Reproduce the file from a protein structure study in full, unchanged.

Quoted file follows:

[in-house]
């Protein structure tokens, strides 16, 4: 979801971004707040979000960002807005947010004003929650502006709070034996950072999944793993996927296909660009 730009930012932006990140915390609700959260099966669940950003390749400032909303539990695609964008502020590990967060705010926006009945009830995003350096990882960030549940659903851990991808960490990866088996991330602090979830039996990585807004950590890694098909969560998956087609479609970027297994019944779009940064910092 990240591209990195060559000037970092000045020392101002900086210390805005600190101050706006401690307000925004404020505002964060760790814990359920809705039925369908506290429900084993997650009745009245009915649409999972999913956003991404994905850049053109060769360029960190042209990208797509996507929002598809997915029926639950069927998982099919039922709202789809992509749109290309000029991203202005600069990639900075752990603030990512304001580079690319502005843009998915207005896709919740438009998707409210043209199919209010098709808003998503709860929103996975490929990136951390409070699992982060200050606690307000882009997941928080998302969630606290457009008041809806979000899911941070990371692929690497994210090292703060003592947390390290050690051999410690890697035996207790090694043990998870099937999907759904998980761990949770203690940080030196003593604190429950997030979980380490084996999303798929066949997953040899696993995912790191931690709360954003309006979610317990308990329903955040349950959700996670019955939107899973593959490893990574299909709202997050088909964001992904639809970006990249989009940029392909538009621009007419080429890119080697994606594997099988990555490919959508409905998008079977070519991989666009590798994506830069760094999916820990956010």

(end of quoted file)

[in-house]
């Protein structure tokens, strides 16, 4: 979801971004707040979000960002807005947010004003929650502006709070034996950072999944793993996927296909660009 730009930012932006990140915390609700959260099966669940950003390749400032909303539990695609964008502020590990967060705010926006009945009830995003350096990882960030549940659903851990991808960490990866088996991330602090979830039996990585807004950590890694098909969560998956087609479609970027297994019944779009940064910092 990240591209990195060559000037970092000045020392101002900086210390805005600190101050706006401690307000925004404020505002964060760790814990359920809705039925369908506290429900084993997650009745009245009915649409999972999913956003991404994905850049053109060769360029960190042209990208797509996507929002598809997915029926639950069927998982099919039922709202789809992509749109290309000029991203202005600069990639900075752990603030990512304001580079690319502005843009998915207005896709919740438009998707409210043209199919209010098709808003998503709860929103996975490929990136951390409070699992982060200050606690307000882009997941928080998302969630606290457009008041809806979000899911941070990371692929690497994210090292703060003592947390390290050690051999410690890697035996207790090694043990998870099937999907759904998980761990949770203690940080030196003593604190429950997030979980380490084996999303798929066949997953040899696993995912790191931690709360954003309006979610317990308990329903955040349950959700996670019955939107899973593959490893990574299909709202997050088909964001992904639809970006990249989009940029392909538009621009007419080429890119080697994606594997099988990555490919959508409905998008079977070519991989666009590798994506830069760094999916820990956010």